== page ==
A Hijacking (Tobias Lindholm)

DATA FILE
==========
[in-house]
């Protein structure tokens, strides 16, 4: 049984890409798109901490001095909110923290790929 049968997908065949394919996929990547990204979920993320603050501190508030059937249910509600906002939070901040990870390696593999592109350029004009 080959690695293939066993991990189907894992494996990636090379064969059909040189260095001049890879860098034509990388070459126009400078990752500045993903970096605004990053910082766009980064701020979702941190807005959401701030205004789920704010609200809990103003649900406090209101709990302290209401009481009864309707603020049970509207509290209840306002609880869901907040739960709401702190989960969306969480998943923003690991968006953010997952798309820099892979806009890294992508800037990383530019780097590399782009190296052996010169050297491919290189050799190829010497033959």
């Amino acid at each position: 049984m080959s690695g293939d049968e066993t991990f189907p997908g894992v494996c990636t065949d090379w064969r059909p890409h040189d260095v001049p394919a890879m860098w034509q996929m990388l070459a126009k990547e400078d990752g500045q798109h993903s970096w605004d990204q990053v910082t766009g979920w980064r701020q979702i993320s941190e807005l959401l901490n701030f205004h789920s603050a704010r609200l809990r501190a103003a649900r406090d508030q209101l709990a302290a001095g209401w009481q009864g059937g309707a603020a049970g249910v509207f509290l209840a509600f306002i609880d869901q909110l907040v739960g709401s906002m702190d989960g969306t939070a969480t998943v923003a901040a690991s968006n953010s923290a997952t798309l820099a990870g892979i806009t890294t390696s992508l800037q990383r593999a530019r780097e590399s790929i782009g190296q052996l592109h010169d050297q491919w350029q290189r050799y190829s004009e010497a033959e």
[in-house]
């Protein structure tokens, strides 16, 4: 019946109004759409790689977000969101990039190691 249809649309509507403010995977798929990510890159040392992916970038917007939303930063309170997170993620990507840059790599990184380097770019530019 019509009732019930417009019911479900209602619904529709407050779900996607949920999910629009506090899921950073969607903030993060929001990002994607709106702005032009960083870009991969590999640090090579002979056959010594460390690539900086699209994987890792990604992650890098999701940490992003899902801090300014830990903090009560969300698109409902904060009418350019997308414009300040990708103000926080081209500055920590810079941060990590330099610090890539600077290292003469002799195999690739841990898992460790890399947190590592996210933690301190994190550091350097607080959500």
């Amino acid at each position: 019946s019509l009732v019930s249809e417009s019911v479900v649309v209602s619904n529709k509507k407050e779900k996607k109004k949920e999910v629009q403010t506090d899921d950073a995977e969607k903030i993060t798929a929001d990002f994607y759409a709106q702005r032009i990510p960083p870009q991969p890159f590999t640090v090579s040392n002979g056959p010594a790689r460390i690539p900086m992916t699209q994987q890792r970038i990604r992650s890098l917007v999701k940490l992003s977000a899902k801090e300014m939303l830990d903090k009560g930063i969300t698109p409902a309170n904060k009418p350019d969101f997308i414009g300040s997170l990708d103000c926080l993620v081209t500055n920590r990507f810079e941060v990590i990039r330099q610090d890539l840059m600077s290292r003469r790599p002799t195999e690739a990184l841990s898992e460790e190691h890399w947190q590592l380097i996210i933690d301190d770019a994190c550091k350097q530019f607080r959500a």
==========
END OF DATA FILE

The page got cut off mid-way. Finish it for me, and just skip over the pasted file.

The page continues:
Much as I appreciate Captain Phillips, this film succeeds by being everything Phillips was not. If the Greengrass film is about the timeframe of crisis that mobilises all players, this is about the slower war of attrition that is likely involved when the United States doesn’t take an active interest. There is no Pax Americana to force a climax. Corporate executives, consultants and a translator (employed by pirates) trade gesture and counter-gesture without direct communication. There is no pulse-racing ship-seizing setpiece. The inciting incident of piracy happens offscreen. The effortless crosscutting that instantly communicates scene geography and stakes in Greengrass’s film is gone. Instead, we’re often stuck on one side of a phone call, deprived of a clear sense of the circumstances of what is happening in the other story branch. Violence is rare, and comes without tense foreplay or catharsis. But the realist feel Lindholm cultivates is much stricter than Greengrass’s more classical approach, so when the violence does come, its implications are more keenly felt.

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